Vitamin D

Vitamin D or calciferol is a fat-soluble vitamin commonly called the “sunshine vitamin.” That’s because it’s not only a nutrient found in food, but we produce it when ultraviolet (UV) light from the sun strikes our skin and triggers its creation.

All vitamin D — whether obtained from food, sun exposure, or supplementation, is biologically inactive. It has to undergo two processes in the body to become active. These conversion processes take place in the liver and kidneys.

Scientists now realize that there are vitamin D receptors in almost every single cell in the body. So this vitamin has many benefits that make it critical for almost all aspects of health. Some research has found it even supports the health of DNA and chromosomes.


Vitamin D’s Many Roles in the Body

Vitamin D promotes your body’s ability to absorb calcium, a primary building block of bone. Without enough vitamin D, bones can become brittle, thin, or misshapen. In concert with calcium, vitamin D supports normal bone density.

Vitamin D is required for normal brain development and supports brain health throughout old age. Research has found that vitamin supports cognitive health.

This vitamin is crucial to nervous system and muscle health — and can also help regulate the production of certain inflammatory chemicals, called cytokines.

Vitamin D also affects both arms of the immune system by stimulating specific immune responses. Because of its role in immune health. Vitamin D supports the health of the respiratory tract.

Vitamin D also supports blood pressure and cardiovascular health.

Unfortunately, the 2015-2016 government NHANES study found that 92% of men and 97% of women consumed less than the recommended amounts of vitamin D.


How Do People Become Deficient in Vitamin D?

There are a number of ways people may fail to get enough vitamin D:

Age. Older individuals aren’t able to synthesize vitamin D as well as younger people. Plus, they tend to spend more time indoors and may have lower dietary intake of the vitamin. And sadly, our bodies produce less vitamin D with age, even though our need for it increases.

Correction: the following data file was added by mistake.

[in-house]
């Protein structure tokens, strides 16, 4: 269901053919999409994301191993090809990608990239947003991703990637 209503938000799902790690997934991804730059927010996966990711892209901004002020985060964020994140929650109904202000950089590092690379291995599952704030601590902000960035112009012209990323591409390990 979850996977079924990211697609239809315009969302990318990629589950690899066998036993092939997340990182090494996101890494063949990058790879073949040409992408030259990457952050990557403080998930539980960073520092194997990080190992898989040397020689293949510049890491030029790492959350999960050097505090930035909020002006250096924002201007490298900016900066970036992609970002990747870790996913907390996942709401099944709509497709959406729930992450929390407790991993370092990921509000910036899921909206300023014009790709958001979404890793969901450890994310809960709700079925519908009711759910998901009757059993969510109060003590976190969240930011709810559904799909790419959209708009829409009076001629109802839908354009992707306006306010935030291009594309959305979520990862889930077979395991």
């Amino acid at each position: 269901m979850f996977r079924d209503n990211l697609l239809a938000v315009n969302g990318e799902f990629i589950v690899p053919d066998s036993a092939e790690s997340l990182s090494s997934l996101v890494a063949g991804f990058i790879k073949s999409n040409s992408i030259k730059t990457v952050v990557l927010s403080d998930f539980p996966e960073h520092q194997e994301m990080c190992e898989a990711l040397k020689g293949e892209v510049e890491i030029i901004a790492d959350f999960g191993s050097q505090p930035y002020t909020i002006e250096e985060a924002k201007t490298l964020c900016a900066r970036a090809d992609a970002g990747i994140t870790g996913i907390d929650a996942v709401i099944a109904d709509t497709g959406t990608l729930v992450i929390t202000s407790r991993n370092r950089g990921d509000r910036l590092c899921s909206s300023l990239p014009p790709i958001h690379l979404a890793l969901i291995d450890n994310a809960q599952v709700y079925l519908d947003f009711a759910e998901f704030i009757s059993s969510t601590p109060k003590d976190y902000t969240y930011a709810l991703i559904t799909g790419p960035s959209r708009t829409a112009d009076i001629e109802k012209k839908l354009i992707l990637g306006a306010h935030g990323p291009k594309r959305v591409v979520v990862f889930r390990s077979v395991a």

Weight Issues. Body fat can bind with vitamin D, which stops it from getting into the bloodstream.

Diet. Some people fail to get sufficient vitamin D in their diets.

Health Concerns. Certain health problems cause problems with absorption or conversion of vitamin D.

Reduced Exposure to UV Light. Some people are at risk because they spend much of their time indoors or live in a geographic area where there is less sunlight. Other environmental factors that impact exposure include smog and the use of sunscreen.

Medications. Certain drugs can interfere with the ability of the body to convert or absorb vitamin D.

Race. People with darker skin have a reduced ability to synthesize vitamin D from sunlight.

Smoking. This habit interferes with vitamin D metabolism, among its other hazards.

Excess Vitamin A. In the body, vitamin A functionally competes with vitamin D. Consumption of excess vitamin A, as found in some multivitamin formulas and cod liver oil, can neutralize the positive effects of vitamin D.


3 Ways to Gain Vitamin D’s Health Benefits

There are three separate ways to get the vitamin D health benefits you need:

Skin. Vitamin D researchers suggest that from 5 to 30 minutes of sun exposure between 10 in the morning and 4 in the afternoon most days will provide sufficient vitamin D synthesis. Of course, moderation is necessary.

Diet. Few foods contain vitamin D naturally. Fatty fish and fish oils are some of the best sources. Animal-based foods provide some vitamin D, although a small amount is found in mushrooms. And some foods have been fortified with added vitamin D.

Supplementation. Since too much sunlight exposure can cause skin aging, some people take vitamin D  supplements. According to the National Institutes of Health, vitamin D3 increases blood levels of the vitamin to a greater extent and maintains levels longer than the D2 form of the vitamin.

If you wonder whether you have enough vitamin D, you may want to ask your physician to run a simple lab test to measure your levels when you go for your next physical exam.

Please note, however, that excess levels of vitamin D can also be toxic. Vitamin D supplements can also interact with some medications, including steroids and statins. Therefore, it is best to work with your doctor and have your levels checked regularly.